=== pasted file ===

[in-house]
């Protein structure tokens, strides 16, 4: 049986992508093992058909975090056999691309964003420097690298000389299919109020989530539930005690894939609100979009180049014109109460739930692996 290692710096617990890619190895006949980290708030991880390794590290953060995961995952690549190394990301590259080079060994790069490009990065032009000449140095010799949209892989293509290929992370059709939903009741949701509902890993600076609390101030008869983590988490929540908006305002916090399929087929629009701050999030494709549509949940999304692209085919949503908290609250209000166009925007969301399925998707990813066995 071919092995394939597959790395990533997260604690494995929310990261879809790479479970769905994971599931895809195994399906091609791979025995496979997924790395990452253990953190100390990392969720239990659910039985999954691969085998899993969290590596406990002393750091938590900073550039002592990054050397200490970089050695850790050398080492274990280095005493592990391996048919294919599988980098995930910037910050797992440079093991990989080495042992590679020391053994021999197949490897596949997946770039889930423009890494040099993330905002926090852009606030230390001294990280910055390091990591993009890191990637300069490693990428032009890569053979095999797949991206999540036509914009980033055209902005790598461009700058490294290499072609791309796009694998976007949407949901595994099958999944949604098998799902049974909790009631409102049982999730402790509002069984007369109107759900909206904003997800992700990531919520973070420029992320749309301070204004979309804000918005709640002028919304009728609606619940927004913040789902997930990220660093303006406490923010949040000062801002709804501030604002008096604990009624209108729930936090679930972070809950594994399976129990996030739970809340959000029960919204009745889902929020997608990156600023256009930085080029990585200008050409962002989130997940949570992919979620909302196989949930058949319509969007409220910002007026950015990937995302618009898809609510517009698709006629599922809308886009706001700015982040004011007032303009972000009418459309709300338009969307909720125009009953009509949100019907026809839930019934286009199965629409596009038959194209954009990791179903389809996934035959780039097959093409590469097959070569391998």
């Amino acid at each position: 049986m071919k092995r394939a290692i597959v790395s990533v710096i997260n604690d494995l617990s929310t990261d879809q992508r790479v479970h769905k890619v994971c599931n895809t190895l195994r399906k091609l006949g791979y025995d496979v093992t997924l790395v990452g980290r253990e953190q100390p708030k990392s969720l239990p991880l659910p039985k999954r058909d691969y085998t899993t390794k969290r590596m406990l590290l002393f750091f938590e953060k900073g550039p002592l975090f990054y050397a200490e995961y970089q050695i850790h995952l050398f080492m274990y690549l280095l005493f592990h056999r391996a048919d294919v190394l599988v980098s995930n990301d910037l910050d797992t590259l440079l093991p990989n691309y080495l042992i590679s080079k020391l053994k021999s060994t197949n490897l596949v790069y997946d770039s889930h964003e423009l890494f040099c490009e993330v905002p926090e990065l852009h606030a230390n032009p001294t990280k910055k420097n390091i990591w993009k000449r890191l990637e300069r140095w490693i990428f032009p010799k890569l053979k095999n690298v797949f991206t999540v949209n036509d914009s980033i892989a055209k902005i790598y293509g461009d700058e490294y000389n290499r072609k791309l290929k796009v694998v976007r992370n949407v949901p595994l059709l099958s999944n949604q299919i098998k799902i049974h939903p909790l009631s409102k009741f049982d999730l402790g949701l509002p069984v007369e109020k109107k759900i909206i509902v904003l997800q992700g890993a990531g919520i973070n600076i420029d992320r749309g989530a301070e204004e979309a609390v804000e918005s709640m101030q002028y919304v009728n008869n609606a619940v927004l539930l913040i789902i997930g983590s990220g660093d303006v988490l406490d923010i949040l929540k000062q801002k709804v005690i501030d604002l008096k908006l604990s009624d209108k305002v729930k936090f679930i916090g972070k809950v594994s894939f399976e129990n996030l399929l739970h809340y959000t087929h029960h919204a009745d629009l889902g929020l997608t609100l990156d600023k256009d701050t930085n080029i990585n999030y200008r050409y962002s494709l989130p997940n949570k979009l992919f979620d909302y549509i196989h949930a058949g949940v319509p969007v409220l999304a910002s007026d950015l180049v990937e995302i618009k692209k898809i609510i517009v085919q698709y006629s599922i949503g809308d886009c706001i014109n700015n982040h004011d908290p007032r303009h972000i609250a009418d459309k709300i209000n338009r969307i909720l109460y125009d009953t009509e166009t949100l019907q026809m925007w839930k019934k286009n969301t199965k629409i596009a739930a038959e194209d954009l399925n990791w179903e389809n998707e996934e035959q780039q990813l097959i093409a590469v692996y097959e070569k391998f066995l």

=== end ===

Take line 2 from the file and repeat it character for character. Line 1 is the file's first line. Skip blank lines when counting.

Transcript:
């Protein structure tokens, strides 16, 4: 049986992508093992058909975090056999691309964003420097690298000389299919109020989530539930005690894939609100979009180049014109109460739930692996 290692710096617990890619190895006949980290708030991880390794590290953060995961995952690549190394990301590259080079060994790069490009990065032009000449140095010799949209892989293509290929992370059709939903009741949701509902890993600076609390101030008869983590988490929540908006305002916090399929087929629009701050999030494709549509949940999304692209085919949503908290609250209000166009925007969301399925998707990813066995 071919092995394939597959790395990533997260604690494995929310990261879809790479479970769905994971599931895809195994399906091609791979025995496979997924790395990452253990953190100390990392969720239990659910039985999954691969085998899993969290590596406990002393750091938590900073550039002592990054050397200490970089050695850790050398080492274990280095005493592990391996048919294919599988980098995930910037910050797992440079093991990989080495042992590679020391053994021999197949490897596949997946770039889930423009890494040099993330905002926090852009606030230390001294990280910055390091990591993009890191990637300069490693990428032009890569053979095999797949991206999540036509914009980033055209902005790598461009700058490294290499072609791309796009694998976007949407949901595994099958999944949604098998799902049974909790009631409102049982999730402790509002069984007369109107759900909206904003997800992700990531919520973070420029992320749309301070204004979309804000918005709640002028919304009728609606619940927004913040789902997930990220660093303006406490923010949040000062801002709804501030604002008096604990009624209108729930936090679930972070809950594994399976129990996030739970809340959000029960919204009745889902929020997608990156600023256009930085080029990585200008050409962002989130997940949570992919979620909302196989949930058949319509969007409220910002007026950015990937995302618009898809609510517009698709006629599922809308886009706001700015982040004011007032303009972000009418459309709300338009969307909720125009009953009509949100019907026809839930019934286009199965629409596009038959194209954009990791179903389809996934035959780039097959093409590469097959070569391998």